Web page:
As French, then in his seventies, watched the Wallabies train before the final, he said: "In those days, we never had a physiotherapist, doctor, dietician or physical education instructor when we went on tour. It would just be the manager and the coach trying to sort it all out. There was nothing scientific about the preparation. If someone was injured, we couldn't call on the doctor straight away. No matter how serious the injury, we had to ring for a taxi and get the player to the closest hospital, where we hoped he could be fixed up real quick."
During the 1991 World Cup, the Wallabies were housed in the luxurious surrounds of the King Henry VIII hunting lodge in Surrey, where they were treated like royalty. It was nothing like what French had to endure when he was Wallabies team manager in 1971 where they found themselves housed in a mental asylum in Strasbourg.
Twenty years on, in more relaxed surroundings, the Australians knew how to charm those around them. They immediately appeased the unpredictable British media by constantly being available for interviews. Every day of the tournament, the Australians held a press conference, where everyone was usually available. The conferences became standing room only affairs, as unlike most other teams, the players and coach were prepared to say something newsworthy, or simply be honest. In contrast other teams like England and New Zealand treated the media with contempt.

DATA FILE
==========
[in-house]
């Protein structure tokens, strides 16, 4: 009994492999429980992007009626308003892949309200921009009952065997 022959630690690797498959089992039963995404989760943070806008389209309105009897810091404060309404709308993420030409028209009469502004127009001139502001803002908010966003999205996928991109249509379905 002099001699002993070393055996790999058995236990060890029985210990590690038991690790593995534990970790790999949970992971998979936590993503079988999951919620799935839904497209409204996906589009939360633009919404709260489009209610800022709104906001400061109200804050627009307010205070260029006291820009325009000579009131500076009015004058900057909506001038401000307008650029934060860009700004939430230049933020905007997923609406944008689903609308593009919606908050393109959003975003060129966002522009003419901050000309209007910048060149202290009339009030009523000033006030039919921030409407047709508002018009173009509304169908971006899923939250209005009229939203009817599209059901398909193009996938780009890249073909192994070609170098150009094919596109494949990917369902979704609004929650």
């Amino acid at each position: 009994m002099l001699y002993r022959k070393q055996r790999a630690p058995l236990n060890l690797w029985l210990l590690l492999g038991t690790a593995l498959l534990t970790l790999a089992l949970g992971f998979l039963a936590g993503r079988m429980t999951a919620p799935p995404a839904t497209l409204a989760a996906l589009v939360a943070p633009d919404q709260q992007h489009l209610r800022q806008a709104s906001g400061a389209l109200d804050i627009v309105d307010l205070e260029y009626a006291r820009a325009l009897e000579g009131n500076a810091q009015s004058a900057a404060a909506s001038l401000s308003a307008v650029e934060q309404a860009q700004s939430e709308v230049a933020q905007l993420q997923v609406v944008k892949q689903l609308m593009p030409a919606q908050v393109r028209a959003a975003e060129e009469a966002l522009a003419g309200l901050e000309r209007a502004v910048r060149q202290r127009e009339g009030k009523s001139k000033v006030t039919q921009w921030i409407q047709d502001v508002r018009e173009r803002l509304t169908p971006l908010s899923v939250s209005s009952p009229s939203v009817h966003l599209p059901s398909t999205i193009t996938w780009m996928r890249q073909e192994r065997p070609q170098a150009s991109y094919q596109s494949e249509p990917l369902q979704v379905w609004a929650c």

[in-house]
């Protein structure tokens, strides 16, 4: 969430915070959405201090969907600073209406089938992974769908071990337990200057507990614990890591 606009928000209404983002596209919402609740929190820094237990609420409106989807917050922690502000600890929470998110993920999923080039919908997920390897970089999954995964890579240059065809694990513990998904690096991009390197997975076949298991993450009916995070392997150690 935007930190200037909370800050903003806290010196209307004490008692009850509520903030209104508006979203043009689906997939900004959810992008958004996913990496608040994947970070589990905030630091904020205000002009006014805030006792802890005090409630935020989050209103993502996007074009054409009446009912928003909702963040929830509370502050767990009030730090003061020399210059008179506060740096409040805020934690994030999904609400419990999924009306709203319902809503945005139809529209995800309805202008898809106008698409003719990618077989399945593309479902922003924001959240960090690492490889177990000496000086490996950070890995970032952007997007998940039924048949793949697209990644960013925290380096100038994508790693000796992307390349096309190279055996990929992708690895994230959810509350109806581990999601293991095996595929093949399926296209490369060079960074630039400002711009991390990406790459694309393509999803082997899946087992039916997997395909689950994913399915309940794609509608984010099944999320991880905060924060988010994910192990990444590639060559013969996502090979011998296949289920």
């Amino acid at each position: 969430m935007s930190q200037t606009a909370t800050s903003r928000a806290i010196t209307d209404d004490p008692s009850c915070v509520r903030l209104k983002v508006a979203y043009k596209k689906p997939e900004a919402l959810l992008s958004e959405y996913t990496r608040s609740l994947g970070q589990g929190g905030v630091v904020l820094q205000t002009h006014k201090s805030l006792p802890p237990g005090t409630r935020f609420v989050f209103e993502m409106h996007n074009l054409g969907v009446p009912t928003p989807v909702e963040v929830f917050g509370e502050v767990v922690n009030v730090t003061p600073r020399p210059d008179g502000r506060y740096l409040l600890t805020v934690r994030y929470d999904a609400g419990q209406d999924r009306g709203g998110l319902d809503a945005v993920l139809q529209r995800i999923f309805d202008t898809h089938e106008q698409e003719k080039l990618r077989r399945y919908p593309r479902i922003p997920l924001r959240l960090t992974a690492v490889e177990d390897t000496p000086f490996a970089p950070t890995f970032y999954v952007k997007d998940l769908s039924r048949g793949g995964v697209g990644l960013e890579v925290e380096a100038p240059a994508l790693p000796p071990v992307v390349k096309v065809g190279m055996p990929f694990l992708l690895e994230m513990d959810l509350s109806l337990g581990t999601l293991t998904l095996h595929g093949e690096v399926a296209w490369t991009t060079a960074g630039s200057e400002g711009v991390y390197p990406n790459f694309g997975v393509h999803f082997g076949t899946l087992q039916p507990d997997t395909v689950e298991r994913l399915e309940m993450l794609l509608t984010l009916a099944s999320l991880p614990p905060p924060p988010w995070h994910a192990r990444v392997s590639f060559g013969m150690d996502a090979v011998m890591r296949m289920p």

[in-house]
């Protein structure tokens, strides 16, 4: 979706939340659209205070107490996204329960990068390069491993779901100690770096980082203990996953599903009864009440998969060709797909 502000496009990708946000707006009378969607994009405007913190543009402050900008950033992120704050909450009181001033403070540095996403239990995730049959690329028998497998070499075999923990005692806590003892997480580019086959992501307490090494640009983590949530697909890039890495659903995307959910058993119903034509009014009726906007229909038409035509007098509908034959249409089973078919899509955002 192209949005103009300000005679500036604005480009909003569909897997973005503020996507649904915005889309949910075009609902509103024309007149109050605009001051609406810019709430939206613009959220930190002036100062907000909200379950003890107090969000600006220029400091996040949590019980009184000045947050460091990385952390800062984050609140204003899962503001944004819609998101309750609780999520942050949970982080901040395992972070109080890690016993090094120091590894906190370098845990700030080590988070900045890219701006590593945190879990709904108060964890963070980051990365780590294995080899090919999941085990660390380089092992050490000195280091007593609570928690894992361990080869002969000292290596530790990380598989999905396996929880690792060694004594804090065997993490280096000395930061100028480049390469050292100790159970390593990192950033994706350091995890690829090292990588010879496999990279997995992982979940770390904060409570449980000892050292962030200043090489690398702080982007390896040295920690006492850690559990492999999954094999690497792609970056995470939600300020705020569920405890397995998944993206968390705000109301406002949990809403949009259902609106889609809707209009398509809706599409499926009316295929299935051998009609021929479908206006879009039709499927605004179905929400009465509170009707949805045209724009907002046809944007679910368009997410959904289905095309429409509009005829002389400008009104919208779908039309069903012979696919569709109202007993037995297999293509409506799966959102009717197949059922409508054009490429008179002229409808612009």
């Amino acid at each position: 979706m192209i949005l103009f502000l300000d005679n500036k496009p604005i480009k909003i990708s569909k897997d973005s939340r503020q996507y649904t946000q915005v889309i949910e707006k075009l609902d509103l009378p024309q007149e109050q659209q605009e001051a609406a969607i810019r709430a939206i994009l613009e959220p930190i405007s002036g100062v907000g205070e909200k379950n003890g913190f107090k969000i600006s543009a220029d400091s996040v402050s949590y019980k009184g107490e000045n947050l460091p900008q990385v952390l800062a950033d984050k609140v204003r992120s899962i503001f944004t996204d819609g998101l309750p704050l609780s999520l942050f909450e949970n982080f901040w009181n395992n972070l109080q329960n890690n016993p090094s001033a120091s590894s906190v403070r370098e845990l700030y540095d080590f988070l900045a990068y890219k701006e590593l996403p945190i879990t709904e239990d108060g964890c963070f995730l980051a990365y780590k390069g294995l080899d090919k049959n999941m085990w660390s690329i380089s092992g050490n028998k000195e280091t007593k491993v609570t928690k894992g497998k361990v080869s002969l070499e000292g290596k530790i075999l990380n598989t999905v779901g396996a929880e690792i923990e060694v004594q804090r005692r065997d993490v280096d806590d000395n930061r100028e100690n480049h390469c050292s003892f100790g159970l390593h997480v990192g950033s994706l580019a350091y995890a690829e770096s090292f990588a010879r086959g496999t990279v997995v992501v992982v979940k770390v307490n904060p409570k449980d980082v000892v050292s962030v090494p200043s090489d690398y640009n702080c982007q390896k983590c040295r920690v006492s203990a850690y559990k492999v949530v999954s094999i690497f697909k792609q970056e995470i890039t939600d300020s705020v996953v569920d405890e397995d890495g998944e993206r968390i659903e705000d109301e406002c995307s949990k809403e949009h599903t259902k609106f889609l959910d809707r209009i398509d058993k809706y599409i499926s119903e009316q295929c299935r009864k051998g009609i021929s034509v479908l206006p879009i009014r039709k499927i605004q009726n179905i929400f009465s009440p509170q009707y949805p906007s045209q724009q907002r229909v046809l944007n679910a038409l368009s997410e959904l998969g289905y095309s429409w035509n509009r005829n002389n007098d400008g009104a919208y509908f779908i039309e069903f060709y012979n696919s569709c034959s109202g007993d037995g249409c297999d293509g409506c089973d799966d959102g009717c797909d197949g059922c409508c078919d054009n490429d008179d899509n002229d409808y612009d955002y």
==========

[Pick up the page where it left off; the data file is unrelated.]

And when in Ireland, that approach definitely worked in Australia's favour- to the detriment of the All Blacks in particular. The Wallabies stayed in the middle of Dublin, trained at Trinity College, and were sighted in the local pubs, reveling with the locals. One day, Wallabies captain Nick Farr-Jones was on the front-page of one of the Dublin afternoon newspapers, merrily downing a pint of Guinness. Australia quickly became Ireland's second favourite team.
The All Blacks remained their usual dour self. A typical exchange involved an Irish journalist and an All Black official after a training session where patrons were forced to pay several dollars to watch the New Zealanders run around.